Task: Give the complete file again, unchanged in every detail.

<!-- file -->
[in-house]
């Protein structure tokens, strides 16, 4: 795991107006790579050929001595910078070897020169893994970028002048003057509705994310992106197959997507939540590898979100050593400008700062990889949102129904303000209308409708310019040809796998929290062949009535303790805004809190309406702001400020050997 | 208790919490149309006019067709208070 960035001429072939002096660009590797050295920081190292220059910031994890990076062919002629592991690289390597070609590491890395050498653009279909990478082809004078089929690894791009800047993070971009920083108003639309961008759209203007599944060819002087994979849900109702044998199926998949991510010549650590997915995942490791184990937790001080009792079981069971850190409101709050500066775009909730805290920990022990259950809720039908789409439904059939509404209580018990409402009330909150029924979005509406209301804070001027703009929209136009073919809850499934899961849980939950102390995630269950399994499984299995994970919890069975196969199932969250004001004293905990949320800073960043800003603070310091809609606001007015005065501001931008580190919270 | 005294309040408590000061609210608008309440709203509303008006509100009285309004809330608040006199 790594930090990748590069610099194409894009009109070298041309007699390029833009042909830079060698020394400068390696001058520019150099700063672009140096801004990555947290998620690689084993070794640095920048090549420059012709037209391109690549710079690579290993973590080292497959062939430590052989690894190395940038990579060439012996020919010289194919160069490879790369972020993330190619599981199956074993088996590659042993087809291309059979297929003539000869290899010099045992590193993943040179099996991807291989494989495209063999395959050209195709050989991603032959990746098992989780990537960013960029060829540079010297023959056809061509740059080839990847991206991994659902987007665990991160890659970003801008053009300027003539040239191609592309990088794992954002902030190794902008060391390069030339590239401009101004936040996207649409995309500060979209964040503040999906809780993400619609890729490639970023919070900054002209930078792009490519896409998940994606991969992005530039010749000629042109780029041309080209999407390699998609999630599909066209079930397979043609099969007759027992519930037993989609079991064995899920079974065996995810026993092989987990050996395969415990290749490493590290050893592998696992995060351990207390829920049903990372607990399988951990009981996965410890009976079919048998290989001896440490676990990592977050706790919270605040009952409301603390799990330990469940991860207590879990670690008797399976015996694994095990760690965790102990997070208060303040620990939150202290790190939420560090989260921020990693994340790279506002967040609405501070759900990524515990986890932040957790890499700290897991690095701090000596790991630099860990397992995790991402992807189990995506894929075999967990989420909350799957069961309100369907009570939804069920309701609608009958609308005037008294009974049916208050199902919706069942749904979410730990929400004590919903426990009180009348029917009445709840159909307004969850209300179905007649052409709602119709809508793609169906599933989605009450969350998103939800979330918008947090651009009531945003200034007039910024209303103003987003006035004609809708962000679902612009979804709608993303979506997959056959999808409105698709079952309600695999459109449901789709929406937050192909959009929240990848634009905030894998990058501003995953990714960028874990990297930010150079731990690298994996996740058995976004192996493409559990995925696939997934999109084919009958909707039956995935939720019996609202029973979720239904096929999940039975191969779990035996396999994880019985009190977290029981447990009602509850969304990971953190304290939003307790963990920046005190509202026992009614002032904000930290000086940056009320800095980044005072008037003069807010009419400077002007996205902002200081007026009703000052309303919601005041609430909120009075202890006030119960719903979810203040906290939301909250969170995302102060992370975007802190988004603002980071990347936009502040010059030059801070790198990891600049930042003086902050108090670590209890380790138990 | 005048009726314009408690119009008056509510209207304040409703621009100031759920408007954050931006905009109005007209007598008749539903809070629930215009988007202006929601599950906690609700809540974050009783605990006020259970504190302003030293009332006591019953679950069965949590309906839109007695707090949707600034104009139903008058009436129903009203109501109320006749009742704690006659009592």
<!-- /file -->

[in-house]
């Protein structure tokens, strides 16, 4: 795991107006790579050929001595910078070897020169893994970028002048003057509705994310992106197959997507939540590898979100050593400008700062990889949102129904303000209308409708310019040809796998929290062949009535303790805004809190309406702001400020050997 | 208790919490149309006019067709208070 960035001429072939002096660009590797050295920081190292220059910031994890990076062919002629592991690289390597070609590491890395050498653009279909990478082809004078089929690894791009800047993070971009920083108003639309961008759209203007599944060819002087994979849900109702044998199926998949991510010549650590997915995942490791184990937790001080009792079981069971850190409101709050500066775009909730805290920990022990259950809720039908789409439904059939509404209580018990409402009330909150029924979005509406209301804070001027703009929209136009073919809850499934899961849980939950102390995630269950399994499984299995994970919890069975196969199932969250004001004293905990949320800073960043800003603070310091809609606001007015005065501001931008580190919270 | 005294309040408590000061609210608008309440709203509303008006509100009285309004809330608040006199 790594930090990748590069610099194409894009009109070298041309007699390029833009042909830079060698020394400068390696001058520019150099700063672009140096801004990555947290998620690689084993070794640095920048090549420059012709037209391109690549710079690579290993973590080292497959062939430590052989690894190395940038990579060439012996020919010289194919160069490879790369972020993330190619599981199956074993088996590659042993087809291309059979297929003539000869290899010099045992590193993943040179099996991807291989494989495209063999395959050209195709050989991603032959990746098992989780990537960013960029060829540079010297023959056809061509740059080839990847991206991994659902987007665990991160890659970003801008053009300027003539040239191609592309990088794992954002902030190794902008060391390069030339590239401009101004936040996207649409995309500060979209964040503040999906809780993400619609890729490639970023919070900054002209930078792009490519896409998940994606991969992005530039010749000629042109780029041309080209999407390699998609999630599909066209079930397979043609099969007759027992519930037993989609079991064995899920079974065996995810026993092989987990050996395969415990290749490493590290050893592998696992995060351990207390829920049903990372607990399988951990009981996965410890009976079919048998290989001896440490676990990592977050706790919270605040009952409301603390799990330990469940991860207590879990670690008797399976015996694994095990760690965790102990997070208060303040620990939150202290790190939420560090989260921020990693994340790279506002967040609405501070759900990524515990986890932040957790890499700290897991690095701090000596790991630099860990397992995790991402992807189990995506894929075999967990989420909350799957069961309100369907009570939804069920309701609608009958609308005037008294009974049916208050199902919706069942749904979410730990929400004590919903426990009180009348029917009445709840159909307004969850209300179905007649052409709602119709809508793609169906599933989605009450969350998103939800979330918008947090651009009531945003200034007039910024209303103003987003006035004609809708962000679902612009979804709608993303979506997959056959999808409105698709079952309600695999459109449901789709929406937050192909959009929240990848634009905030894998990058501003995953990714960028874990990297930010150079731990690298994996996740058995976004192996493409559990995925696939997934999109084919009958909707039956995935939720019996609202029973979720239904096929999940039975191969779990035996396999994880019985009190977290029981447990009602509850969304990971953190304290939003307790963990920046005190509202026992009614002032904000930290000086940056009320800095980044005072008037003069807010009419400077002007996205902002200081007026009703000052309303919601005041609430909120009075202890006030119960719903979810203040906290939301909250969170995302102060992370975007802190988004603002980071990347936009502040010059030059801070790198990891600049930042003086902050108090670590209890380790138990 | 005048009726314009408690119009008056509510209207304040409703621009100031759920408007954050931006905009109005007209007598008749539903809070629930215009988007202006929601599950906690609700809540974050009783605990006020259970504190302003030293009332006591019953679950069965949590309906839109007695707090949707600034104009139903008058009436129903009203109501109320006749009742704690006659009592």